University at Buffalo
The Witebsky Center

The Witebsky Center
University at Buffalo
Bacteriology Host-Microbe Interactions Immunology Parasitology Virology
The Witebsky Center The Witebsky Center
Mark R. O'Brian, Ph.D.

Mark R. O’Brian, Ph.D. Professor
Department of Biochemistry
Director of the Witebsky Center for Microbial Pathogenesis & Immunology
Phone: (716) 829-3200
Fax: (716) 829-2725



Regulation of heme metabolism, iron homeostasis and oxidative stress

The adaptive success of bacteria depends, in part, on the ability to sense and respond to external cues at the level of gene expression. Bradyrhizobium japonicum resides as a free-living soil bacterium or as the endosymbiont of soybean with root nodules. In addition to its agricultural significance, B. japonicum also serves as a model to study bacteria-eukaryote interactions more generally, including related pathogens that are refractive to genetic and biochemical study.

We are interested in the regulation of heme metabolism and its integration with iron homeostasis in B. japonicum. Hemes are needed for many cellular processes, and we have shown that heme plays important regulatory roles in cells. We are interested in the molecular basis of this novel regulatory mechanism. We identified the iron response regulator (Irr) protein as a regulator that couples heme biosynthesis with global iron metabolism. Irr responds to the iron through the status of heme to positively and negatively control the expression of genes within the Irr regulon.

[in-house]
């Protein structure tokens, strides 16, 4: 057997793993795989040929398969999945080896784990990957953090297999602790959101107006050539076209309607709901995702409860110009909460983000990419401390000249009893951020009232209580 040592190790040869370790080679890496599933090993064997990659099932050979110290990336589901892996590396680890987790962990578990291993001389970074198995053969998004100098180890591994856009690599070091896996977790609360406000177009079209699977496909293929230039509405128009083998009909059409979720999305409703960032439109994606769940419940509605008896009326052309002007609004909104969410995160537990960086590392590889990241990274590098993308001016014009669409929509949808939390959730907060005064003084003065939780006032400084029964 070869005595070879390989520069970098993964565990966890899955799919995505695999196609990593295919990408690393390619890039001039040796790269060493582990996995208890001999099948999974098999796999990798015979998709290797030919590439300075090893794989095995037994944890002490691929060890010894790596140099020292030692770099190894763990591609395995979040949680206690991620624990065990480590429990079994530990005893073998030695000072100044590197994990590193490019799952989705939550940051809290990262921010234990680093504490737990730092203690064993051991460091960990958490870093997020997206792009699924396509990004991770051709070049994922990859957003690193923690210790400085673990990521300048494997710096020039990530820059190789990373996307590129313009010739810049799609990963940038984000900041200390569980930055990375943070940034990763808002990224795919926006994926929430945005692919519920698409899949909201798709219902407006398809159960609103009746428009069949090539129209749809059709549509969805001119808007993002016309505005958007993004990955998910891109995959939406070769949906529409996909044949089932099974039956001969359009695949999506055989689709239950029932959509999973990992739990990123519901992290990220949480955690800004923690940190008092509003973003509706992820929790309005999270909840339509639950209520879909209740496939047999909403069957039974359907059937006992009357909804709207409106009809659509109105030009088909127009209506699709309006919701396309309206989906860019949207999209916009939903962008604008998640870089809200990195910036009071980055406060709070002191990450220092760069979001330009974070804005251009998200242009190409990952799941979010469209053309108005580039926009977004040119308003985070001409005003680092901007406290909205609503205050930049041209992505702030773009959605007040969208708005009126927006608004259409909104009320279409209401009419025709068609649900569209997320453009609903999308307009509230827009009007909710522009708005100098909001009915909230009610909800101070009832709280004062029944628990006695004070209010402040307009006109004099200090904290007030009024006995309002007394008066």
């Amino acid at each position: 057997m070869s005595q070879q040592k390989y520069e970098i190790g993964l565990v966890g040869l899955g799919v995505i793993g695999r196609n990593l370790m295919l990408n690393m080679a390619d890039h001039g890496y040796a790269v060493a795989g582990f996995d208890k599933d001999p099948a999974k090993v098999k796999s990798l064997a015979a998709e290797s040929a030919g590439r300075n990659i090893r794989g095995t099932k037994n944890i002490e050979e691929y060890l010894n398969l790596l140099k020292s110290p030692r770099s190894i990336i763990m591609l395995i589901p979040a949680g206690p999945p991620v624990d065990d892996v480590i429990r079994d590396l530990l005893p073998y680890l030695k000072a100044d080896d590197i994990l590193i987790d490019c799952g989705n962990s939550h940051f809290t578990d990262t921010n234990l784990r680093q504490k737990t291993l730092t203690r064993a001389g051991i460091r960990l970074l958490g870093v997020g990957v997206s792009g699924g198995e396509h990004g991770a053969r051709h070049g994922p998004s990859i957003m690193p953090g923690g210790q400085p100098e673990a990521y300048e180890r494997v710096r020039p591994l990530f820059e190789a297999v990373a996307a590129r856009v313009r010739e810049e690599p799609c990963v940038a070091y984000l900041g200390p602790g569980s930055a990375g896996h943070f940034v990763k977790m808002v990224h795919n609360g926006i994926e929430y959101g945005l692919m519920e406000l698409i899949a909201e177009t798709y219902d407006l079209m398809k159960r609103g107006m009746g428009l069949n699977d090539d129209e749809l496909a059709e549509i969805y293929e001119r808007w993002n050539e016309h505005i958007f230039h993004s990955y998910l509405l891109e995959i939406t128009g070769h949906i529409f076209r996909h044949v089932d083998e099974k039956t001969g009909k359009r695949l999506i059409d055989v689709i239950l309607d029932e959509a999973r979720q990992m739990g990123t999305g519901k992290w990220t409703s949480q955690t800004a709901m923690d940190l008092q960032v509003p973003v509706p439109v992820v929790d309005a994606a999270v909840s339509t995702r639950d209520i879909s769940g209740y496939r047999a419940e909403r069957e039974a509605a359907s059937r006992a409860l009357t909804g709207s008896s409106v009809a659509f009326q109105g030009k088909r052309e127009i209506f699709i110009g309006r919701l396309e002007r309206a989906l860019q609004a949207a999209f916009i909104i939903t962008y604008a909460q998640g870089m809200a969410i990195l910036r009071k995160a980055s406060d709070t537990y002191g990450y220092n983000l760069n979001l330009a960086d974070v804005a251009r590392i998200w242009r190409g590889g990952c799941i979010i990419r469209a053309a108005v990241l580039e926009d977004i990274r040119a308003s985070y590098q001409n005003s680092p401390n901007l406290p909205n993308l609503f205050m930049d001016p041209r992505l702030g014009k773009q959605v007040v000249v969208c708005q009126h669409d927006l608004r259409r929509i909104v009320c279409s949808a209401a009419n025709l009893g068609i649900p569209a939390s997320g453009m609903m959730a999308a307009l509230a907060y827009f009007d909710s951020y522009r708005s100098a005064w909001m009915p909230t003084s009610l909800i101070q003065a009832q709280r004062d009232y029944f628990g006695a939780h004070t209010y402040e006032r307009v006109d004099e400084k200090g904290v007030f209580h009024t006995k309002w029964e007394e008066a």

Control of metal homeostasis is integrated with oxidative stress responses in cells. We have initiated a new project to characterize how manganese contributes to the oxidative stress response in B. japonicum, and the roles of Irr and other metalloregulatory proteins in this process.

Professional Activities

Chair, Gordon Research Conference, Chemistry and Biology of Tetrapyrroles, 2004.

Instuctor, EMBO-sponsored short course on Functional Analysis of Microbial Genomes,

2006, Montevideo, Uruguay.